Agencies Propose Amendments to Employee Benefit Plan Reporting

By Sally P. Schreiber, J.D.

In an effort to improve employee benefit plan reporting and modernize the financial information filed regarding such plans, the IRS, along with the Department of Labor (DOL) and the Pension Benefit Guaranty Corporation, issued proposed regulations on Monday that would make significant changes to the requirements for filing Form 5500, Annual Return/Report of Employee Benefit Plan, and Form 5500-SF, Short Form Annual Return/Report of Small Employee Benefit Plan (RIN 1210-AB63).

In addition to modernizing plan financial information, the new rules are intended to update fee and expense information on plan service providers with a focus on harmonizing annual reporting requirements with the DOL’s final disclosure requirements to improve the government’s ability to use the data filed on Form 5500; and improve compliance under ERISA and the Internal Revenue Code through selected new questions about plan operations, service provider relationships, and the financial management of the plan.

After reviewing the existing reporting requirements, the DOL has decided that all group health plans should be subject to some form of annual reporting. Therefore, under the proposed regulations, all group health plans (including those that currently do not have a Form 5500 filing requirement) would have to file Form 5500 and its new Schedule J, Group Health Plan Information.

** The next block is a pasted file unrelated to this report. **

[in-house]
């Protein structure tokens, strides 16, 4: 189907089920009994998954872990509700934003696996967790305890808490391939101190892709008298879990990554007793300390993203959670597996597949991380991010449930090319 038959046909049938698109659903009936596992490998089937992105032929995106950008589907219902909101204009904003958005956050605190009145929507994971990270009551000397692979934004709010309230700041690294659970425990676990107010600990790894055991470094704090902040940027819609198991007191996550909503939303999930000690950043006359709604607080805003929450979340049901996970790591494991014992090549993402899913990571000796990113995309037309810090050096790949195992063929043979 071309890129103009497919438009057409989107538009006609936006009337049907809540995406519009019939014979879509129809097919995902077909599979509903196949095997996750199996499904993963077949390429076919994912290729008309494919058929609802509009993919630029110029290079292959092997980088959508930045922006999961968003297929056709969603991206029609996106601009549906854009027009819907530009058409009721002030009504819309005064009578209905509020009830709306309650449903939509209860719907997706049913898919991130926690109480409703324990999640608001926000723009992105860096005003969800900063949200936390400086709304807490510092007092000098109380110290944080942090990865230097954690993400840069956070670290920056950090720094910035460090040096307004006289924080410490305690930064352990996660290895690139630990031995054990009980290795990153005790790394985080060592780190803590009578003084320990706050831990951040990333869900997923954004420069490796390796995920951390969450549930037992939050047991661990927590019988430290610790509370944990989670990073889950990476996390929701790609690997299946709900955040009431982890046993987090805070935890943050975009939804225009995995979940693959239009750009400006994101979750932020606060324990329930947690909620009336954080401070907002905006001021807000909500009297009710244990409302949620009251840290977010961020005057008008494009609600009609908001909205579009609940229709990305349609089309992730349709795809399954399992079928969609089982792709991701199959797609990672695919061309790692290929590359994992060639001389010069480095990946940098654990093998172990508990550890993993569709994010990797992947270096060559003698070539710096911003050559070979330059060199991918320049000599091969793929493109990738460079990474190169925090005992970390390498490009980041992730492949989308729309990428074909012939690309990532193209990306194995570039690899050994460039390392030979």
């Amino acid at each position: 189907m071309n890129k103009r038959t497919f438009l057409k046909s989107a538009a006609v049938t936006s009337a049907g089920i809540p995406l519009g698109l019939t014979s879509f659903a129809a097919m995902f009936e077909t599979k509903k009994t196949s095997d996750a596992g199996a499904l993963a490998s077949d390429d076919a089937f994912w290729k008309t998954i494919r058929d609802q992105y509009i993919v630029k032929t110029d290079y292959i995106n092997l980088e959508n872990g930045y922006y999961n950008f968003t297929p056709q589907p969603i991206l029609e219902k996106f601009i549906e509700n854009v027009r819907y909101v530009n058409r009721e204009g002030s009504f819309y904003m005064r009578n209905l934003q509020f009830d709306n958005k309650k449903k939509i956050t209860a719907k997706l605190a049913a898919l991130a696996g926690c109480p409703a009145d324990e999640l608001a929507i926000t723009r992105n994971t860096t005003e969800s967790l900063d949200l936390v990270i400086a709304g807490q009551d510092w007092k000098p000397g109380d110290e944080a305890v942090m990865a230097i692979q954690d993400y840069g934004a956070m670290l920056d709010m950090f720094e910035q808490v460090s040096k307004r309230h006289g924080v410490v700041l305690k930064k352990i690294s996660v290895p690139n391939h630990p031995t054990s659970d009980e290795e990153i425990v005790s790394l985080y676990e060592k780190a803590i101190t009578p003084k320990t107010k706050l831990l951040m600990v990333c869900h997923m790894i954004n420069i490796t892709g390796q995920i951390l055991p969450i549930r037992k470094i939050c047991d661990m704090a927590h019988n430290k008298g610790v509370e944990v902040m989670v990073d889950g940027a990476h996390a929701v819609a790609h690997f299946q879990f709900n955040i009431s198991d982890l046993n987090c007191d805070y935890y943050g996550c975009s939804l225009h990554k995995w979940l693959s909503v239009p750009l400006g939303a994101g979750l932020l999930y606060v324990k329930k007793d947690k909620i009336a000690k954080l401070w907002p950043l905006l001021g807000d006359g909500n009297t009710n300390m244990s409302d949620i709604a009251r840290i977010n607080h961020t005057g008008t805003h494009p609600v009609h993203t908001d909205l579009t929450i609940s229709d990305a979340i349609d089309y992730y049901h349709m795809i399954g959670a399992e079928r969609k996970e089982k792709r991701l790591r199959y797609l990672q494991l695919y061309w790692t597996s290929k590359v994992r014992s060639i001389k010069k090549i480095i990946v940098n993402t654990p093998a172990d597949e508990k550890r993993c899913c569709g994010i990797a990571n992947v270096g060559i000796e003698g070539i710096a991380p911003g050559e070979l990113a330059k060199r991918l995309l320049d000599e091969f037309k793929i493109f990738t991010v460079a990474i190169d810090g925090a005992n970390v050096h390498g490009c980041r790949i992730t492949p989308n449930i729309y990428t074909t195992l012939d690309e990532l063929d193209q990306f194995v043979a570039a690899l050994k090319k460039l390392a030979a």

These revisions, which would affect employee pension and welfare benefit plans, plan sponsors, administrators, and service providers to plans subject to annual reporting requirements under ERISA and the Code, would apply for plan years beginning on or after Jan. 1, 2019.

As the agencies explain in the preamble to the regulations, the information contained in these employee benefit plan reporting forms are the principal source of data for operations, funding, and investments of approximately 806,000 pension and welfare benefit plans, which cover roughly 143 million workers, retirees, and dependents and have an estimated $8.7 trillion in assets.

The last time these forms were revised was 2007. This time they are being amended in coordination with ERISA’s new version for electronic filing of these forms, which is being revised under a new contract with a private-sector provider. The effective date for the new regulations is designed to coordinate with the new ERISA electronic filing contract.

Also, when the DOL implemented the current e-filing system for Form 5500, certain information had to be removed from Form 5500—specifically, Schedules E, ESOP Annual Information; P, Annual Return of Fiduciary of Employee Benefit Trust; SSA, Single-Employer Defined Benefit Actuarial Information; and T, Qualified Pension Plan Coverage Information. With the new electronic filing contract, the IRS anticipates being able to add some or all of these schedules back to Form 5500.

The agencies request comments on the proposals by Oct. 4.

Sally P. Schreiber ( is a Tax Adviser senior editor. 

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